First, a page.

I’m saying this because every day I see the writing on the wall.  Data volumes are increasing, data sources are increasing, and demands for insights are increasing, all while professional journalists, politicians, and political appointees are supposedly protecting our “God-given right to surf the Internet in peace” without any regard to the businesses, employees, and investors who depend to a greater or lesser degree on web-collected data to provide a service, pay their bills, and make a profit …

Okay, sorry, that was editorializing.  My bad.

Still, rather than wring our hands and gripe about how much the credit card companies know (which is a silly argument given that credit card companies provide tangible value in exchange for the data they collect … it’s called “money”) I believe it is time to do three things:

  1. Suck it up.
  2. Hold yourself to a higher standard.
  3. Buy “Statistics in Plain English” and start reading.

The good news is that we have access to lots and lots of great statistical analysis of sampled data today — we just might not realize it.  Consider:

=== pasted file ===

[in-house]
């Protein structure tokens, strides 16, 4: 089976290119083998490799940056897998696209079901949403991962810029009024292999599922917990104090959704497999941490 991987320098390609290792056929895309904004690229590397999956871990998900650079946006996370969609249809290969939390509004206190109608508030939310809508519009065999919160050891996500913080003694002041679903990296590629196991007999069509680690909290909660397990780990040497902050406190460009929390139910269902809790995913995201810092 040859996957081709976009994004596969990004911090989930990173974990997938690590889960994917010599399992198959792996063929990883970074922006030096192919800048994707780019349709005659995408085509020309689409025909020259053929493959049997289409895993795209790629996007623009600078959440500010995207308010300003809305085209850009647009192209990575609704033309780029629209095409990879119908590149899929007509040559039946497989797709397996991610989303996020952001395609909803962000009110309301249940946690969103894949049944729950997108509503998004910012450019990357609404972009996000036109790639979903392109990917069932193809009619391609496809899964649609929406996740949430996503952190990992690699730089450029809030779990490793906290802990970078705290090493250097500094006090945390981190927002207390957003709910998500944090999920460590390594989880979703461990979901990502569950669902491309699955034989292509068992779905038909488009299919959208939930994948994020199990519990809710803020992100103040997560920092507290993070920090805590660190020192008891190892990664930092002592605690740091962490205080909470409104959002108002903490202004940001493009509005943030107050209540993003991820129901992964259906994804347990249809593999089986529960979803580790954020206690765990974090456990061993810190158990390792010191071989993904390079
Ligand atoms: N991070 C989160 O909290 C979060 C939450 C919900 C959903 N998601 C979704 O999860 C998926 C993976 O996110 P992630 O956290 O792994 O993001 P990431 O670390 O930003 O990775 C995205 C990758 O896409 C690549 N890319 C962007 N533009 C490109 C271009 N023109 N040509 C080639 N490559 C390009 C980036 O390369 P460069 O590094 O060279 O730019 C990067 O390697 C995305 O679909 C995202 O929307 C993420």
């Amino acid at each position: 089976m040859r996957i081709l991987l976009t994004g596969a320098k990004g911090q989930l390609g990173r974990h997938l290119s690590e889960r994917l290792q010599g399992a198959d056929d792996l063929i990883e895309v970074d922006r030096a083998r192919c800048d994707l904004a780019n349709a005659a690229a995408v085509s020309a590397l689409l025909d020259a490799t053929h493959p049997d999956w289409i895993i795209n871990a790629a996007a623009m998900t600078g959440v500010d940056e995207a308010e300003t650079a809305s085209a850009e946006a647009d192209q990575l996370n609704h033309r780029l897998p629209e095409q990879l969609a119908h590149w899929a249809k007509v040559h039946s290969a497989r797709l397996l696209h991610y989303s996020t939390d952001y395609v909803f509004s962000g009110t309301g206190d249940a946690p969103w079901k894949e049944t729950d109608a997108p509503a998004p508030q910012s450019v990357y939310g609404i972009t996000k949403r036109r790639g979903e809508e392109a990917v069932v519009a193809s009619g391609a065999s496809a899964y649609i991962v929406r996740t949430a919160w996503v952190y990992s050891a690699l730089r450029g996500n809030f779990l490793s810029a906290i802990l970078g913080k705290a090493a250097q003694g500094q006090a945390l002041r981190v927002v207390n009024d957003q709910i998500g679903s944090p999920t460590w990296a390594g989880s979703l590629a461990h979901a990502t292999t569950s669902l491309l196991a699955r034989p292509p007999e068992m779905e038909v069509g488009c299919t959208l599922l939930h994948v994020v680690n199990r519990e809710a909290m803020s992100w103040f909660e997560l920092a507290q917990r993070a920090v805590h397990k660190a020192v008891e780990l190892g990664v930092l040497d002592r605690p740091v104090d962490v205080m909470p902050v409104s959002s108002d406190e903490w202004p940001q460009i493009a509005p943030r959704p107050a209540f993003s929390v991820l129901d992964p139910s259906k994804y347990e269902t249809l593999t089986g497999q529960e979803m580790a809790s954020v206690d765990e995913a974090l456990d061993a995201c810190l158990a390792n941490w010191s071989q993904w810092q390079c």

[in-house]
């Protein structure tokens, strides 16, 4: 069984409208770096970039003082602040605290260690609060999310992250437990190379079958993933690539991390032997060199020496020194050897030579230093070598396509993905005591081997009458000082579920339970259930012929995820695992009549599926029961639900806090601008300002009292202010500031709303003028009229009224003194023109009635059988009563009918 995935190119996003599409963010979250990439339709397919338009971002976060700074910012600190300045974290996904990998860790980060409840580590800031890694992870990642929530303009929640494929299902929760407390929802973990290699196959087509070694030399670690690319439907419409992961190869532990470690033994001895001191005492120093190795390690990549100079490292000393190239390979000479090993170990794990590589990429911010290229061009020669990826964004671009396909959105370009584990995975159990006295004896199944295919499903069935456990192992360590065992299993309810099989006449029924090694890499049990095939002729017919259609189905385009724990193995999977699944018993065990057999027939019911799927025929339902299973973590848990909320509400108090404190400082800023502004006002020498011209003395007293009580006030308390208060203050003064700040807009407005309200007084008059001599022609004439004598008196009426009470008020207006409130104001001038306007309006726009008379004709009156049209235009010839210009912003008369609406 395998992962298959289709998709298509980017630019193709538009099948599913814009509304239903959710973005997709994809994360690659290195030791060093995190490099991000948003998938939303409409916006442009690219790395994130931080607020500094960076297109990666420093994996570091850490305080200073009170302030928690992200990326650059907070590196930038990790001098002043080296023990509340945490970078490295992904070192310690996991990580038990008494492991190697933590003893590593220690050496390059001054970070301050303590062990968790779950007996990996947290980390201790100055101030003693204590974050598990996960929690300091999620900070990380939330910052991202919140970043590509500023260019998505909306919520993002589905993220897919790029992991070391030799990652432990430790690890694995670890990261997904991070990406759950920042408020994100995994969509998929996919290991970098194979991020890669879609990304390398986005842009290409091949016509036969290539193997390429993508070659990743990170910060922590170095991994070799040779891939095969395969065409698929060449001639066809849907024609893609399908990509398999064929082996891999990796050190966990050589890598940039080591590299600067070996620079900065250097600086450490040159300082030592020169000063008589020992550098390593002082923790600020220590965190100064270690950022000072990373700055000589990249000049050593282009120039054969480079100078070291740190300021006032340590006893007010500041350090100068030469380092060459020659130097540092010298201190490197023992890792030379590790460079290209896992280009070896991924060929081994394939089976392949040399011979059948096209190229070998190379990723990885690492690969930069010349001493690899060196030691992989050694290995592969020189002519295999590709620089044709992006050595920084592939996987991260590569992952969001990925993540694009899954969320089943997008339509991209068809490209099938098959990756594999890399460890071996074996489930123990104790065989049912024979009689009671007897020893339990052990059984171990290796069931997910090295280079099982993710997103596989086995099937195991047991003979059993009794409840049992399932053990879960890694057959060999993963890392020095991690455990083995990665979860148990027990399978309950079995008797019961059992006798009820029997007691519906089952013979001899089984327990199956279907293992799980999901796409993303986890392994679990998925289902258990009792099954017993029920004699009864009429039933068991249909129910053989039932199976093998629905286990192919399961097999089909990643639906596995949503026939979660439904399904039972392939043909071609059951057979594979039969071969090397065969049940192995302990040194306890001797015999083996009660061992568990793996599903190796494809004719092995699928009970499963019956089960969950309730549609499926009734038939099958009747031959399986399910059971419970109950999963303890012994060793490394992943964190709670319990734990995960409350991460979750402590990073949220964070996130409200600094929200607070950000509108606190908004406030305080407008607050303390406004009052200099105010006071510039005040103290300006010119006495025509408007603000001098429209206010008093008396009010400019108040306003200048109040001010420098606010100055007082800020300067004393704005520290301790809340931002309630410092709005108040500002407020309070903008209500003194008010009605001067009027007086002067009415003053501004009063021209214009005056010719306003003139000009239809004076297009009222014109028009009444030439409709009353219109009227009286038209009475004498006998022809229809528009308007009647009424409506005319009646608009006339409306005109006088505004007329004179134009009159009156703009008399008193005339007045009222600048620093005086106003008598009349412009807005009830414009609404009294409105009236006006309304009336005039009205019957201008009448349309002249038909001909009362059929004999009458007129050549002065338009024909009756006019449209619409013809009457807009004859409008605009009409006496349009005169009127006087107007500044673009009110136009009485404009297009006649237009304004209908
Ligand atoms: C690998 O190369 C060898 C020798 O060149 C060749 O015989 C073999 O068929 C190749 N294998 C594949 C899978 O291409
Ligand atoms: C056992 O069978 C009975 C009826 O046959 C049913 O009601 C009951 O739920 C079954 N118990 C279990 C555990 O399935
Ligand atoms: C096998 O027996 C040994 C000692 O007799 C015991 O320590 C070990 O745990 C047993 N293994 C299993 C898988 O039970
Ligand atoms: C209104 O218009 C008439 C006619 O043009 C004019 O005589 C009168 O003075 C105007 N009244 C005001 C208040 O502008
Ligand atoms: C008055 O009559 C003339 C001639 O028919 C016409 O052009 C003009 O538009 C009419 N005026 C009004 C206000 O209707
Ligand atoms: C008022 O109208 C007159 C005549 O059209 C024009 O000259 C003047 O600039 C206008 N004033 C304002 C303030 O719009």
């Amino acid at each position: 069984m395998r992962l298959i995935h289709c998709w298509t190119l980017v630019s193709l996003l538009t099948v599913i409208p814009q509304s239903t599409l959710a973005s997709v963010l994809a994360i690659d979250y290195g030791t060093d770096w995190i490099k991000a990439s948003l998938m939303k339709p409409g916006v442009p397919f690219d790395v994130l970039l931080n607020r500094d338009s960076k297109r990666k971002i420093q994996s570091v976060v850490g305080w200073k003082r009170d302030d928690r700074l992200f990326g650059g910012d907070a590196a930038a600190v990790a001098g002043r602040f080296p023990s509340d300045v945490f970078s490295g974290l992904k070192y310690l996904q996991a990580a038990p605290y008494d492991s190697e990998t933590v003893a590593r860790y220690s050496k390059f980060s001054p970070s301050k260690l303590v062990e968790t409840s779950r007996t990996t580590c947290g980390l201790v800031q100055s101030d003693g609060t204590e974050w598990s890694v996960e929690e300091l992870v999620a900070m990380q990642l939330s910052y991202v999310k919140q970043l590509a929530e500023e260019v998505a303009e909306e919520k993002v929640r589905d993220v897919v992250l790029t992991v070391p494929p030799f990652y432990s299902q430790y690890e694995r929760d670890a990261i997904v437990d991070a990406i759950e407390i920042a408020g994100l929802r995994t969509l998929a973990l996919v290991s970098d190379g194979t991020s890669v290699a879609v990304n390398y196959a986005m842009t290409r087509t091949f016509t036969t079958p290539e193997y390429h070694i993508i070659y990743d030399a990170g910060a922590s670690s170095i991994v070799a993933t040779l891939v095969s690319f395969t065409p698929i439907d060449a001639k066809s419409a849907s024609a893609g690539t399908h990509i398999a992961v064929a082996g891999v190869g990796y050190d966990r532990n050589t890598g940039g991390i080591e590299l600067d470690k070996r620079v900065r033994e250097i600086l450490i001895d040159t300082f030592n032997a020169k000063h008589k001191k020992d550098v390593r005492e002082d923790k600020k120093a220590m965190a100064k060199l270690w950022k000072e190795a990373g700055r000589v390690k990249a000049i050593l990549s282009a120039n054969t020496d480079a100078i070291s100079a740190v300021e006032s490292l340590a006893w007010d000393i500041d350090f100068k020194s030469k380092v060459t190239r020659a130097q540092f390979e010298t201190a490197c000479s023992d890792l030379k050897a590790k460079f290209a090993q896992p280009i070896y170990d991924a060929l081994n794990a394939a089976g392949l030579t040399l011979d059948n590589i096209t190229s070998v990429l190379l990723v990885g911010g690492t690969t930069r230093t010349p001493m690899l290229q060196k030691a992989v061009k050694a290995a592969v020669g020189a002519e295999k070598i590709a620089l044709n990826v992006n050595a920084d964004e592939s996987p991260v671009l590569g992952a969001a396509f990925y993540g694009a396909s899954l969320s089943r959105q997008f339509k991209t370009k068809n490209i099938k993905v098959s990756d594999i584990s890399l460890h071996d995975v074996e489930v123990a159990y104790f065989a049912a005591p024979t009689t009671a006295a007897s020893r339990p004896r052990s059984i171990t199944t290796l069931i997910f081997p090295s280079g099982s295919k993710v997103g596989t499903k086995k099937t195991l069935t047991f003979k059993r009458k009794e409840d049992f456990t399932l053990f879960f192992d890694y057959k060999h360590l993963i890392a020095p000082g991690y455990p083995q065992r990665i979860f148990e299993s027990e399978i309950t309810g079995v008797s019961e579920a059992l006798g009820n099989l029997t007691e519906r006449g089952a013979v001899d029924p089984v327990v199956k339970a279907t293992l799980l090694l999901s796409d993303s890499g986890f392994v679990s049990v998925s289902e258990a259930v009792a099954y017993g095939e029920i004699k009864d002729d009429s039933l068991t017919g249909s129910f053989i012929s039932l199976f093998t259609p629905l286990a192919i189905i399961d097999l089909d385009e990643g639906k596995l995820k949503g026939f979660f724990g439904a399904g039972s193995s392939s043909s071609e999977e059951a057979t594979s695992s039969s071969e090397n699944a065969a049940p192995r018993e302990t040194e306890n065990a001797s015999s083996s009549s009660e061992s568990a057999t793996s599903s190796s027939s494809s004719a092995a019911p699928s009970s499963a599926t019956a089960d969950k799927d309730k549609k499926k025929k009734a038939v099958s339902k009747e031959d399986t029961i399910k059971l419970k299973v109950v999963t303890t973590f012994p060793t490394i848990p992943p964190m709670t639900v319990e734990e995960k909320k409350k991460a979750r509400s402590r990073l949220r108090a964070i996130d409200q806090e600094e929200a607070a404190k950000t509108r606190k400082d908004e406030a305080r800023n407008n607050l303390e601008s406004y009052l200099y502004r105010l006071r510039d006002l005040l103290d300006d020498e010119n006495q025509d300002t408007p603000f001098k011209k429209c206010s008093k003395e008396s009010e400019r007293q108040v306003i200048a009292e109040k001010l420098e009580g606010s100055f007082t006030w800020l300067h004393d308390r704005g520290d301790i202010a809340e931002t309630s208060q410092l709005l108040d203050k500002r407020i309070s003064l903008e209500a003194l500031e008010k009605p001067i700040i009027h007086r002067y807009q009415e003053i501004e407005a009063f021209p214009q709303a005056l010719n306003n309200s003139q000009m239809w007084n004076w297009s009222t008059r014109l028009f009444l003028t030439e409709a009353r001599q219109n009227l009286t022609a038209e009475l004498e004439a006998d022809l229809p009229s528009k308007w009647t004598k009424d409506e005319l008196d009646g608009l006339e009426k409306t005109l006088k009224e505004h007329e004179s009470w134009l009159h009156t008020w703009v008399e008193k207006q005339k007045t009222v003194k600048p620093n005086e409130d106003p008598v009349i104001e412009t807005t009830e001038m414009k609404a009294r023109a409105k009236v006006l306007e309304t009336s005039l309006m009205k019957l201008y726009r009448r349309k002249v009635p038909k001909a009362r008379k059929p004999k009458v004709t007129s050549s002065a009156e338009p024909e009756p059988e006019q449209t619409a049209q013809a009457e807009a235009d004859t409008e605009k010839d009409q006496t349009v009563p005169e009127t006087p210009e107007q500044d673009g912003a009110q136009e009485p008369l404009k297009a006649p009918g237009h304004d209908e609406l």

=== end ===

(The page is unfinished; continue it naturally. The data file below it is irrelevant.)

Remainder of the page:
Have I mentioned Excel, Tableau, and R?  Hopefully by now you get the gist … statistics is already all around us all the time, perhaps just not exactly where we expect it or, in the context of lower rates of data collection, where we will ultimately need it to be.

Perhaps the most encouraging evidence that we will be able to make this shift is the increasing attention the digital world is getting from traditional business intelligence market leaders like Teradata, FICO, IBM, and SAS.  I, for one, am more or less convinced that the gap between “web analytics” and “Analytics” is about to be closed even further … and here’s one guy that seems to agree with me.

We don’t need to thumb our noses at the privacy people — quite the opposite, and to this end John and I will be sitting down with a representative from the Center for Democracy and Privacy and Adobe’s Chief Privacy Officer MeMe Rasmussen at the next Emetrics in San Francisco! We also don’t need to stick our head’s back in the sand and hope this issue will simply go away — it won’t, trust me.

We need to prepare.

Prepare by committing yourself to not being that scary data miner that consumers are supposedly so afraid of; prepare by improving your data quality to the extent that you are able; and prepare by starting to communicate to leadership that it really doesn’t matter if you can count every visitor, every visit, and every page view — what matters is your ability to analyze data using the tools at your disposal to deliver value back to the business.